For the uninitiated, Kahoot is a game-based learning platform in which a teacher's device becomes the playstation and student devices become the controllers. You create a quiz, project it for your class to see, and have students enter the answers on their devices. You can use player vs. player mode with 1:1 devices (for students to play one-on-one) or team vs. team mode on shared devices (for groups to play against one another). You can even use a screenshare platform like Skype, Google Hangouts, or Screencastify to play Kahoot with classrooms in one of the other 180 countries using Kahoot around the world. You can create your own Kahoot in the form of a quiz, survey, or discussion starter. Or you can use or adapt ready-made Kahoots from a growing public library of almost 12,000,000.
Create your free account here. (Students do not need their own accounts to play.) While you can play pre-existing Kahoots (such as my quiz) without an account, having your own account will allow you to save quiz scores and track your students' progress, and it will allow you to create your own Kahoots in the future.
I created my Kahoot quiz using questions from the activity sheet "Commonly Confused Words: Less vs. Fewer," which supports the Scope story “Grammar Steps Into a Glacier” from the December/January issue.
Here's how you can use my Scope Kahoot quiz in your classroom.
What You'll Need:
Teacher device (phone, tablet, desktop, or laptop)
Student devices (shared or 1:1–laptops, desktops, tablets, or phones)
The Scope article “Grammar Steps Into a Glacier”
My Kahoot quiz
10-15 minutes of class time
Distinguishing between commonly-confused words
1. Read the article.
Read Scope's grammar article “Grammar Steps Into a Glacier” with your class and review the grammar rules for "less" and "fewer."
2. Choose how you want to play.
Open my Kahoot quiz on your teacher device and project it on a screen for the class to see. Make sure your speakers are on. (Yes, there's music!) Here you can decide if you want your students to play one-on-one or in teams.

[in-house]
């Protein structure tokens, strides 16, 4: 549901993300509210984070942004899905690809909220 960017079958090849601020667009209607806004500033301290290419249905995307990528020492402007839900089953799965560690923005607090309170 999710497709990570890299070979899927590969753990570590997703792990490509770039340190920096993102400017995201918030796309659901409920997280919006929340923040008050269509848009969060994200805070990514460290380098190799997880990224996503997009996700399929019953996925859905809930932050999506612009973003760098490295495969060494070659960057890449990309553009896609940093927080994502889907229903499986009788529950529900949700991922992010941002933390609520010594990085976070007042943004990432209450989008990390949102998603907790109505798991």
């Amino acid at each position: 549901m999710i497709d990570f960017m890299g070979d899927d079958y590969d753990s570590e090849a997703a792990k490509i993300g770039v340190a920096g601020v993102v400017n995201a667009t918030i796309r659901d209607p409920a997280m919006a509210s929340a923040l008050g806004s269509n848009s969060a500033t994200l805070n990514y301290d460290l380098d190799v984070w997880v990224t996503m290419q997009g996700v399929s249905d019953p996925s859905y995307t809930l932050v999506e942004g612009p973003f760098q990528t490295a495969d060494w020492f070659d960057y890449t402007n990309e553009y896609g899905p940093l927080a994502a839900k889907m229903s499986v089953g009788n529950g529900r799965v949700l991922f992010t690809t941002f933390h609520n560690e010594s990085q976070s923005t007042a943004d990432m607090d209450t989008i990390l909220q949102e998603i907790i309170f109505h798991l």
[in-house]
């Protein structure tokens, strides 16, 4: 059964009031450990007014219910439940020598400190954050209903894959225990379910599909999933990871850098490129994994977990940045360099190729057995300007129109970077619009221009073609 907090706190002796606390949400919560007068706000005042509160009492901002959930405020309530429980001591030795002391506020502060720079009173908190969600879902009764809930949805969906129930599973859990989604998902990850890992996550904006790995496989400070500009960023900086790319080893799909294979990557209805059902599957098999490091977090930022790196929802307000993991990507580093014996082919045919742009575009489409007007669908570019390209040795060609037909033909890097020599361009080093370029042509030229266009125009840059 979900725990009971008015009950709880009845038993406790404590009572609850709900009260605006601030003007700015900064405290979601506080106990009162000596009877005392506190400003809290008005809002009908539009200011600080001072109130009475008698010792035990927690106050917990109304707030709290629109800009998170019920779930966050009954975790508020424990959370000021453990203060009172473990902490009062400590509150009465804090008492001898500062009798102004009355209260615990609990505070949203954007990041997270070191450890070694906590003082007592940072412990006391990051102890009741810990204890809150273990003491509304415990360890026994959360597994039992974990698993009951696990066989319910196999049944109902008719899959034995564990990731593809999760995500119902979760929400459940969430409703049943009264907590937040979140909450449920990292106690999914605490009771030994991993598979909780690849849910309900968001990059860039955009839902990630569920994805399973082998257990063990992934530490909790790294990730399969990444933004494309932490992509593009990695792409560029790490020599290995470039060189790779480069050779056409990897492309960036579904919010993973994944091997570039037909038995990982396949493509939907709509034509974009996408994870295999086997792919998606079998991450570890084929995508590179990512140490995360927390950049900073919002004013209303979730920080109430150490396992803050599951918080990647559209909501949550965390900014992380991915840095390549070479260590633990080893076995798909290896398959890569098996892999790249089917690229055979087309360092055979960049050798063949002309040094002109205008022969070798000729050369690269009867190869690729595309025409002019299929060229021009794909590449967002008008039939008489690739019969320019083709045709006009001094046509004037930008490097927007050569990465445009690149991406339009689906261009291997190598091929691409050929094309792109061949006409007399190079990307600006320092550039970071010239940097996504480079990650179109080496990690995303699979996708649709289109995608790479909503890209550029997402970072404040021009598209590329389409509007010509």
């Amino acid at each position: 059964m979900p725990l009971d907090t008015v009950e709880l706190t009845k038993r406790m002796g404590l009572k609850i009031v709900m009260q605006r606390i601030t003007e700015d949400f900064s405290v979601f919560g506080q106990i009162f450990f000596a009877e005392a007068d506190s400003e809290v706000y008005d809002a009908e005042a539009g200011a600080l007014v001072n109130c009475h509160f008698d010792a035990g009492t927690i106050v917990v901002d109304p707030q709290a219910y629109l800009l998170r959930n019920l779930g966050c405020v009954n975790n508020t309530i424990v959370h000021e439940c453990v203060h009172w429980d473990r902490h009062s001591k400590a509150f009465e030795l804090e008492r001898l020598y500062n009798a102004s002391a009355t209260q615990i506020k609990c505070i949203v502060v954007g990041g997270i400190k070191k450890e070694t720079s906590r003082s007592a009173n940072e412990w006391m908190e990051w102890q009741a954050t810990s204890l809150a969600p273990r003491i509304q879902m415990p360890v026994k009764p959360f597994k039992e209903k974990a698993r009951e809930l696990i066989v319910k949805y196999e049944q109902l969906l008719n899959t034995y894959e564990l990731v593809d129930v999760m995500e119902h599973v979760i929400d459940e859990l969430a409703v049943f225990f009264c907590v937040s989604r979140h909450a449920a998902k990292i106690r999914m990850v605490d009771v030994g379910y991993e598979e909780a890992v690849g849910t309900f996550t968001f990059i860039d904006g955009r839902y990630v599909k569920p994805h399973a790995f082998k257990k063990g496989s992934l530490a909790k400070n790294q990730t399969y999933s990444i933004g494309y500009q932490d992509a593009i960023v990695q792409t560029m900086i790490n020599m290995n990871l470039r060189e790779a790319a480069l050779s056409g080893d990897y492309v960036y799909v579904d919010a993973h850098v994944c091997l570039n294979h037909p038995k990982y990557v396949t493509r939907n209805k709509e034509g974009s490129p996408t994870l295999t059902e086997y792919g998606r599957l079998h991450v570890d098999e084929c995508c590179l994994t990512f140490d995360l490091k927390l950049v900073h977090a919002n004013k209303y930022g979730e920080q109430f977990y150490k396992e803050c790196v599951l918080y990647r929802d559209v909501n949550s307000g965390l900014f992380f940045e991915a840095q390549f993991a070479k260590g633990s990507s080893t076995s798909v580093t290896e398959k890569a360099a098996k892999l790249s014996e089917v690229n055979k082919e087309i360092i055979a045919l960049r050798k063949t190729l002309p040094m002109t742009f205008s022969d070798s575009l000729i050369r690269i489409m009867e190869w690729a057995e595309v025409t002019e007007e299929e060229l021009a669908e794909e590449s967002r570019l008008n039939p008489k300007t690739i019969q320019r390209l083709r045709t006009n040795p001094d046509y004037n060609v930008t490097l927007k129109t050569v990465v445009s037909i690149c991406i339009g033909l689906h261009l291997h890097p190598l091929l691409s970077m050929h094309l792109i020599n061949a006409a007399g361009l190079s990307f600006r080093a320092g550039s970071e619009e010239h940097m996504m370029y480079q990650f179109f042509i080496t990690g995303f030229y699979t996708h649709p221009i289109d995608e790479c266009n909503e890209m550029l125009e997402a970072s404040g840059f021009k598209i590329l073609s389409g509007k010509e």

3. Have students enter the pin.
A pin number will appear on your screen. Have students go to https://kahoot.it on their devices (they can also download the Kahoot app, but using a browser is just as easy) and enter the pin.
4. Have students enter their nicknames.
Students will then be prompted to enter nicknames (these can be fun and creative) on their devices. These names will show up as a list of "players" on your projected screen.
Once everyone has chosen a nickname, press START and enjoy!
Here's what the first question on my quiz looks like on your screen (left) and students' screens (right):
Each student will have 20 seconds to answer each question. (When you make your own quizzes, you can choose a time limit between 5 and 120 seconds.)
At the end of each question, you will see how many players answered the question correctly and incorrectly. (It was just me playing the quiz pictured here, so there's only one player answer. I got it right! Wahoo!)
At the end of the quiz you will see a scoreboard with the top five players. If you've created an account, the scores and the quiz will be saved there.
Building your own Kahoot is easy. Here's a step-by-step guide. Kahoots are a simple and fun way to practice and assess any number of skills with your class. But be warned, your students will get hooked! (And you will probably too.)
Happy grammar gaming!
Lauren Salisbury is Scope's Senior Education Editor and a former classroom teacher.